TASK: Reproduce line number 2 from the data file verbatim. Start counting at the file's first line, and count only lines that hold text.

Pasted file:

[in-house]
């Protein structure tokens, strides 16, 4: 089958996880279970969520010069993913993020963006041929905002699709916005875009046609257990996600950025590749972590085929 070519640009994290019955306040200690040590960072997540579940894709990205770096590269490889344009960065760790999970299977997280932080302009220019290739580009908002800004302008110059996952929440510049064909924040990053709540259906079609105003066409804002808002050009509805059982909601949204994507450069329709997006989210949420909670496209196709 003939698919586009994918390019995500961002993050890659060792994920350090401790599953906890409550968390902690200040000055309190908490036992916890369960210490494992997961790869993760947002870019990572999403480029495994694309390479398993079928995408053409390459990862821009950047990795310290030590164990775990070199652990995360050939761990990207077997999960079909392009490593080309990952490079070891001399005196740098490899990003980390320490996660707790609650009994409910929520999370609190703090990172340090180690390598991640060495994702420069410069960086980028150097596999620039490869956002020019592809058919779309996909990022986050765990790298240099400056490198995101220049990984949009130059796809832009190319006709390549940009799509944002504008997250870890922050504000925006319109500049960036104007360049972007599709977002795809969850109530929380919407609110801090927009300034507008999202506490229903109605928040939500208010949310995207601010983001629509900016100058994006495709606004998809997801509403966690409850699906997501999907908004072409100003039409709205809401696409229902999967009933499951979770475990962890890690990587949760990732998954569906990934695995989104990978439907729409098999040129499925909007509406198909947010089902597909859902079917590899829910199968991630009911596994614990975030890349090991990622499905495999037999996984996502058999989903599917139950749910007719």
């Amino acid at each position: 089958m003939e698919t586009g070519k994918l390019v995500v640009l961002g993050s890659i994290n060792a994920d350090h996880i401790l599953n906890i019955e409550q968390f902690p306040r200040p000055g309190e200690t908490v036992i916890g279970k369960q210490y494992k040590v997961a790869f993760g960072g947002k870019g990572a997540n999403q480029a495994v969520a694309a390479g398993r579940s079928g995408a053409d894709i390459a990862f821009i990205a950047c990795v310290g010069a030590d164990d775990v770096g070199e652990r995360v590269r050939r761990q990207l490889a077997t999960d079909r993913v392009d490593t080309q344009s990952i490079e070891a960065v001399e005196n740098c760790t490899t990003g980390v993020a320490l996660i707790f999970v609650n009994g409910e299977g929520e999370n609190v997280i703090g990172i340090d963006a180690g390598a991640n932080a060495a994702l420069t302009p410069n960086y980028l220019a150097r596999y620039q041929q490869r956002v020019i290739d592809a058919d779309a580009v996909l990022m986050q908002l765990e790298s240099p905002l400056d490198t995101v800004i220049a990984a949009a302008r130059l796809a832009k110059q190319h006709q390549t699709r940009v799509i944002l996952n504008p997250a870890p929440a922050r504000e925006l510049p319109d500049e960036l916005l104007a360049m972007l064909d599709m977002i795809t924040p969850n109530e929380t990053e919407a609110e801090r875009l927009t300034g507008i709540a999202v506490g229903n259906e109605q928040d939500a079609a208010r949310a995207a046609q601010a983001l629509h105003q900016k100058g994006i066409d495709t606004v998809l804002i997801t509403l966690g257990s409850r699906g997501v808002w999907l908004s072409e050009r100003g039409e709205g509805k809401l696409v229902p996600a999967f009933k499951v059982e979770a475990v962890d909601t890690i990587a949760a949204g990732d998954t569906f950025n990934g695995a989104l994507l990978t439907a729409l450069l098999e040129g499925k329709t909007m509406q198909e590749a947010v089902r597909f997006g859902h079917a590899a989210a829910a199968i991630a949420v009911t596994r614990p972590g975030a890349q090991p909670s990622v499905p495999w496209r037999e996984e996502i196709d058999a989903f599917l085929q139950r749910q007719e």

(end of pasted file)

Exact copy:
């Protein structure tokens, strides 16, 4: 089958996880279970969520010069993913993020963006041929905002699709916005875009046609257990996600950025590749972590085929 070519640009994290019955306040200690040590960072997540579940894709990205770096590269490889344009960065760790999970299977997280932080302009220019290739580009908002800004302008110059996952929440510049064909924040990053709540259906079609105003066409804002808002050009509805059982909601949204994507450069329709997006989210949420909670496209196709 003939698919586009994918390019995500961002993050890659060792994920350090401790599953906890409550968390902690200040000055309190908490036992916890369960210490494992997961790869993760947002870019990572999403480029495994694309390479398993079928995408053409390459990862821009950047990795310290030590164990775990070199652990995360050939761990990207077997999960079909392009490593080309990952490079070891001399005196740098490899990003980390320490996660707790609650009994409910929520999370609190703090990172340090180690390598991640060495994702420069410069960086980028150097596999620039490869956002020019592809058919779309996909990022986050765990790298240099400056490198995101220049990984949009130059796809832009190319006709390549940009799509944002504008997250870890922050504000925006319109500049960036104007360049972007599709977002795809969850109530929380919407609110801090927009300034507008999202506490229903109605928040939500208010949310995207601010983001629509900016100058994006495709606004998809997801509403966690409850699906997501999907908004072409100003039409709205809401696409229902999967009933499951979770475990962890890690990587949760990732998954569906990934695995989104990978439907729409098999040129499925909007509406198909947010089902597909859902079917590899829910199968991630009911596994614990975030890349090991990622499905495999037999996984996502058999989903599917139950749910007719």